Full Tape Solves Baffling Mystery of Diana Star Naomi Watts’ Shock BBC Interview Walk-Off
The British press (and, for some reason, Breitbart.com) have been all aflutter over Diana star Naomi Watts‘ baffling walkout during an interview with BBC Radio’s Simon Mayo several weeks ago. In the short clip that has been circulated, Watts abruptly tells Mayo that “I think we’re getting the wind-up, sorry,” and ends the interview above Mayo’s protests, even though Mayo confirms there was no one else in the room with Watts other than Mayo’s sound man. The full interview has now been released, and sheds some light on Watts’ sudden exit. The interview was to support Watts’ starring turn in Diana, the Princes Diana biopic that’s scheduled for U.S. release November 1.
In this shorter version, you can hear that there’s nothing particularly controversial or objectionable being discussed when Watts suddenly says she’s being told to “wind it up.”
“Okay, we were given ten minutes, and we’ve had eight and a half, which is why we’re still asking questions,” Mayo protests.
“Oh,” a Hannibal Lecter-cool Watts says, “well, I think we’re running late, and we’ve got to go to the next thing.”
“Could we perhaps finish the interview properly, as we started it? Otherwise, we can’t use the interview,” Mayo pleads dejectedly, to no avail. The entire episode has the surreal quality of a Jerry Springer brawl on Valium and crumpets.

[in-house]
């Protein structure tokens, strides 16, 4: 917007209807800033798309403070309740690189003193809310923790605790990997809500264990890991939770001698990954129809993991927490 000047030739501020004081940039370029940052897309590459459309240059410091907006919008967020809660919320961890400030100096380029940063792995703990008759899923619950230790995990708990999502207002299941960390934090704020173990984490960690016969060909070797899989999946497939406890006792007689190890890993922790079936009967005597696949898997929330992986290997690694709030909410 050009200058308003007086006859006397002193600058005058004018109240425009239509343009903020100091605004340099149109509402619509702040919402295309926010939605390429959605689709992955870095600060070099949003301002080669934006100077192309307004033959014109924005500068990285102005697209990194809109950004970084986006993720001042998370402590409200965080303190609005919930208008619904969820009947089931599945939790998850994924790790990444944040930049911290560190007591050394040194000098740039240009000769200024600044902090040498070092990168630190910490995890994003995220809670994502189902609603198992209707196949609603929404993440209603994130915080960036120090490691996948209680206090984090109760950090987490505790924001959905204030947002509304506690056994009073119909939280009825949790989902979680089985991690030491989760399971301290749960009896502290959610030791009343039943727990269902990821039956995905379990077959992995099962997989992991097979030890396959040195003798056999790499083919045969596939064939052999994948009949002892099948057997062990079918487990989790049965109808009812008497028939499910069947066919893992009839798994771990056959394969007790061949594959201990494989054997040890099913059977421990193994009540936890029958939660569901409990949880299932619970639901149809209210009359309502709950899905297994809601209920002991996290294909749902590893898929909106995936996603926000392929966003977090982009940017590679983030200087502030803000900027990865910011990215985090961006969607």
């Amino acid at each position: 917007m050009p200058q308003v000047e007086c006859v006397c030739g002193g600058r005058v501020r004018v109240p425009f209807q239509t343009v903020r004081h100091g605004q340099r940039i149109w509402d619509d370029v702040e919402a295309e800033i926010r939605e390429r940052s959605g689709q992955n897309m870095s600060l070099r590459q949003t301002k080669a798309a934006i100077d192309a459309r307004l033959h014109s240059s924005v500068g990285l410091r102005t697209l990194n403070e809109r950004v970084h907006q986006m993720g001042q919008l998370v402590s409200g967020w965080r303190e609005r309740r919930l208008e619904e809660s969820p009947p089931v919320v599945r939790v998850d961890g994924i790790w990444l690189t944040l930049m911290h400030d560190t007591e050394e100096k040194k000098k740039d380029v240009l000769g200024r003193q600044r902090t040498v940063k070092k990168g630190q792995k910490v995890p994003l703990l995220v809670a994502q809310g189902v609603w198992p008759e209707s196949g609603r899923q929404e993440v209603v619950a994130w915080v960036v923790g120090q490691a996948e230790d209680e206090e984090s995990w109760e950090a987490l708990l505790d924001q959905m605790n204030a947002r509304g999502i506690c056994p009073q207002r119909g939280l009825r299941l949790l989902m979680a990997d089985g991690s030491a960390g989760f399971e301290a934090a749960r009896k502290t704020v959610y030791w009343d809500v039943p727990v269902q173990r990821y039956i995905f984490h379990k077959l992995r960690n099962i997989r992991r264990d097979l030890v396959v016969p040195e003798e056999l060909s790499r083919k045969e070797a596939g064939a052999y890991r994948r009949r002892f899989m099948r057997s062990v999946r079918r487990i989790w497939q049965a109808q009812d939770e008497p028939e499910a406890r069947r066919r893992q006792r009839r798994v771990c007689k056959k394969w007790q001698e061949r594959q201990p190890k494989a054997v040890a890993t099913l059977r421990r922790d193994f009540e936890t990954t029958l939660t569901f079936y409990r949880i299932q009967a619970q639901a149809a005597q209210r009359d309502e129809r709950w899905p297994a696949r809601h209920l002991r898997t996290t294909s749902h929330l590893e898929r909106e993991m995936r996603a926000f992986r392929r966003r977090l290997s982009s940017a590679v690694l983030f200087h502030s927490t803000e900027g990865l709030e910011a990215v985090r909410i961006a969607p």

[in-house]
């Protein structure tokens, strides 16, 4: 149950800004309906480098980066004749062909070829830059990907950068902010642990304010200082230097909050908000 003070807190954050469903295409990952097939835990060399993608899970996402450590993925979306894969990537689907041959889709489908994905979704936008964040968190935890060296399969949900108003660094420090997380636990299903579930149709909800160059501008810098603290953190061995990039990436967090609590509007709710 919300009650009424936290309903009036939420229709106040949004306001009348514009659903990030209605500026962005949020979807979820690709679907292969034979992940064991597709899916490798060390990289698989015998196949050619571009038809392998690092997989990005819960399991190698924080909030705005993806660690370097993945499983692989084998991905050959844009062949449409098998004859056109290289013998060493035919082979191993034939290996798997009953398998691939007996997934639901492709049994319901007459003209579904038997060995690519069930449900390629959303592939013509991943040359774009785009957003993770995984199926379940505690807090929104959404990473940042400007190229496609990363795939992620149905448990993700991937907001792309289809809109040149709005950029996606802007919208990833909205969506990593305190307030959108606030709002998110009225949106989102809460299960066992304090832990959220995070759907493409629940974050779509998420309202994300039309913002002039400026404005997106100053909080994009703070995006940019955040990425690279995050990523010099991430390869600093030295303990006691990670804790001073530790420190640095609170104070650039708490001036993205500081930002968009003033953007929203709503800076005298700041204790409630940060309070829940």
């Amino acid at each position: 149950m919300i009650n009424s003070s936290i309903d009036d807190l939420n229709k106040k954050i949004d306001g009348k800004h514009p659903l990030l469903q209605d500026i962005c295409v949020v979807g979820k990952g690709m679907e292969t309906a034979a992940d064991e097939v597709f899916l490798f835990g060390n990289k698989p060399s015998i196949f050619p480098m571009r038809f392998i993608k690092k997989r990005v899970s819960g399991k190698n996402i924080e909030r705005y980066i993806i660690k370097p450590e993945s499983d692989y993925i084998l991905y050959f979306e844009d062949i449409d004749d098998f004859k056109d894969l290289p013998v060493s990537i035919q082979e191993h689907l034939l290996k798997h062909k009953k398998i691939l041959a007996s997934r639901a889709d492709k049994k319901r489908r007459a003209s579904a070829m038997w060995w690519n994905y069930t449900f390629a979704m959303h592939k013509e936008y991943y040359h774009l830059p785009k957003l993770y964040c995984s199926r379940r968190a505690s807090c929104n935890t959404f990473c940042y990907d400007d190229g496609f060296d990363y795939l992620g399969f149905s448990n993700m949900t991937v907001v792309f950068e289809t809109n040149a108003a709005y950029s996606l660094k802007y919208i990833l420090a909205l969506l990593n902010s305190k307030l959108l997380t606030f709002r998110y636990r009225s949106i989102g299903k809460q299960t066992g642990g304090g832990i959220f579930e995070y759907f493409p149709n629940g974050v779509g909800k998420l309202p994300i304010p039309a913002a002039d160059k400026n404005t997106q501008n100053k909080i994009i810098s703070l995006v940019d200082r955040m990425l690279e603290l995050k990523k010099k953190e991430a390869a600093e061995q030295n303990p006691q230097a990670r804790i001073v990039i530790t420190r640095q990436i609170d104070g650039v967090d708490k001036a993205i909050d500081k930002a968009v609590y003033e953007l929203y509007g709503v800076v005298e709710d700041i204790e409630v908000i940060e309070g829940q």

Mayo, as you can hear, is properly baffled at the whole thing, unable to figure out what sent Watts into the British equivalent of a berserking rage. Perhaps a review of the entire interview, which Mayo has just released, will contain clues. Pay particularly close attention to the first seven minutes and fifty seconds of the interview, by which time Mayo has broached the difficult topic of location clearances:
There are a few possibilities, the most likely of which is that Watts hung in there for eight and a half minutes, which was 8 minutes more than I did before I had to start skipping ahead. I honestly still have no idea what was said during most of it, and probably never will, because I have what’s called a normal human sleep response. Watts, as a proper Brit, couldn’t just say “Simon, you’re boring the tits off me,” so she concocted an impatient publicist to spare him.
The other possibility is that “we’ve got to go to the next thing” was polite code for some other bit of… shall we say, urgent business, that Watts didn’t think Mayo’s audience needed to hear about.
[photo via screengrab]
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